Useful links for parents

Useful links for parents

Cramlington Village Primary School

Bowmont Drive, Eastfield Lea, Cramlington, Northumberland, NE23 2SN

01670 735177

Looking after your child's mental health

As parents and carers, there are ways we can support our children to give them the best chance to stay mentally healthy.

Encouraging and guiding a child to think about their own mental health and wellbeing are vital skills you can teach them from a young age.

The NHS website ‘Better Health - Every Mind Matters’  is a fantastic resource and is available here

Find out how you can help a child to have good mental health, including knowing how to talk to a child about their mental health, and when to spot signs they might be struggling. Plus get self-care tips for you, to help you look after your mental health while caring for others, and find out how to get more support if you, your child or your family need it.

How do we support positive mental health in school?

  • Supportive and trusted adult/child relationships that encourage children to share when they feel worried 
  • Designated spaces in each year base where children can go to relax, talk through their worries or use one of their individualised strategies to calm down such as a sand tray, feelings thermometer, or colouring pad. 
  • We are a Stormbreak school - a charity that aims to improve children’s mental health through movement, equipping them with sustainable, transferable skills and coping strategies to thrive during the complex demands of growth into adult life.
  • Worry boxes in classrooms that are regularly checked 
  • Mindfulness clubs and yoga and relaxation activities
  • Mental health and wellbeing incorporated into PSHE and RSE curriculum
  • Mental health awareness weeks
  • Mental health and wellbeing leads
  • Pupil voice questionnaires

Further support and information for parents

If you're concerned about a child or young person's mental health, you can get free, confidential advice via phone, email or webchat from Youngminds.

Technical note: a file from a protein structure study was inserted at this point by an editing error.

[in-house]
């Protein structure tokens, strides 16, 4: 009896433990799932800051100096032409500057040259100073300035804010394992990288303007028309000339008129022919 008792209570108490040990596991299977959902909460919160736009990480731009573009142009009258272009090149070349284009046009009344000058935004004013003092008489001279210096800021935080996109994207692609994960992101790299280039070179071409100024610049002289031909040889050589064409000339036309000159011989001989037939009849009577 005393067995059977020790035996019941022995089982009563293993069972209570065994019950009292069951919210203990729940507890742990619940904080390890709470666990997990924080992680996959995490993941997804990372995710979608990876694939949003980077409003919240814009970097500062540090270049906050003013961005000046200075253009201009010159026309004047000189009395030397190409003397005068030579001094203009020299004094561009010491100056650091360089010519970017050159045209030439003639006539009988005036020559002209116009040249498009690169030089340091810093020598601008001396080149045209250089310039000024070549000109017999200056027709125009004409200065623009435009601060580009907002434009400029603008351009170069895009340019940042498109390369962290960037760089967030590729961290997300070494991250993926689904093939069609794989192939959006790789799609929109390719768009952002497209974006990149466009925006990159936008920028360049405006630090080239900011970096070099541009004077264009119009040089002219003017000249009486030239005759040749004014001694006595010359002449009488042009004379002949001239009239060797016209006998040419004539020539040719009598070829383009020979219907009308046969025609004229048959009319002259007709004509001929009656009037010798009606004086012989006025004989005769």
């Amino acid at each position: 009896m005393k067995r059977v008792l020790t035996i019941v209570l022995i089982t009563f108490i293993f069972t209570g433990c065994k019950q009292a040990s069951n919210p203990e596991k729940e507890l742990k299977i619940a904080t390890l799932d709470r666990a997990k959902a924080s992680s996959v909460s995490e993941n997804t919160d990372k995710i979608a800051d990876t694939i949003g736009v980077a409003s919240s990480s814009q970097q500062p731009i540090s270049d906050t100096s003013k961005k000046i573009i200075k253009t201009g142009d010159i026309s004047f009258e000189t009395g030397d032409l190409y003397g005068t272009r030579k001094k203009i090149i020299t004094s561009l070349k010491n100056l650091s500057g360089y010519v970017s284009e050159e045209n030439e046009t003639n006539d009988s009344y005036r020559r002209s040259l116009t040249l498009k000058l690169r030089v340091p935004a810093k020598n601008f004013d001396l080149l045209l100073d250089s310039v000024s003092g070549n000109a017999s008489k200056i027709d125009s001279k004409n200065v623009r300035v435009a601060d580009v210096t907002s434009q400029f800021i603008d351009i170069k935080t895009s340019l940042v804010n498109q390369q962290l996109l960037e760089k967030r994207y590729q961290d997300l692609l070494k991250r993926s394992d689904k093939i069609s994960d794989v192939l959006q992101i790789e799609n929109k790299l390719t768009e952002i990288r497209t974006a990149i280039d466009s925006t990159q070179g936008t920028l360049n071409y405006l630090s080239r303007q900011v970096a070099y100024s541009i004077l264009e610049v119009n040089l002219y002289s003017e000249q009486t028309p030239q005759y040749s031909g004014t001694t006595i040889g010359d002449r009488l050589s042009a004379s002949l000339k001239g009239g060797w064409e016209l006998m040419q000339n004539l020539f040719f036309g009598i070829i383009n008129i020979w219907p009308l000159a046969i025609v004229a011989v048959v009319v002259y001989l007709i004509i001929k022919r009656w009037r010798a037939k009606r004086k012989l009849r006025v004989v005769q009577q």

Action for Children has lots of tips to help you spot signs of mental health issues in children and advice on the action you can take to help.


Barnardo's has also set up the See, Hear, Respond support hub – a dedicated service to help children, young people and their families or carers with problems caused by the coronavirus outbreak


Experiencing the loss of a friend or loved one can be extremely difficult. The Childhood Bereavement Network has information and links to national and local organisations you or the child you look after might find helpful. 

Any professional that works with children and young people should be able to help you get support. You could talk to a member of staff, school nurse, social worker or GP.


You can find more information about NHS children and young people's mental health services (CYPMHS) on the NHS website. You can also look at your local Clinical Commissioning Group website, and most services also have their own website with information about access, referrals (including whether you can "self-refer") and contact details – try searching in your area for "CYPMHS" or "CAMHS" (children and adolescent mental health services, an older term used for some CYPMHS).


If you are worried about a child or young person who has or may have an eating disorder, check if your local Children and Young People's Community Eating Disorder Team accepts self-referrals and contact them as soon as possible. You can also speak to your GP. Beat has lots more useful advice for children, young people and adults.


If you look after a child that has additional needs, Mencap, the Mental Health Foundation and the National Autistic Society all have excellent resources and support for parents or carers of children with learning disabilities or autism. 

If you have any concerns at all about a child’s safety or wellbeing, including their mental health, you can contact the NSPCC Helpline 7 days a week, via the website or by emailing or calling 0808 800 5000. It does not have to be an emergency – you might be looking for guidance and support. Dedicated NSPCC child protection specialists will be able to advise and take any necessary action.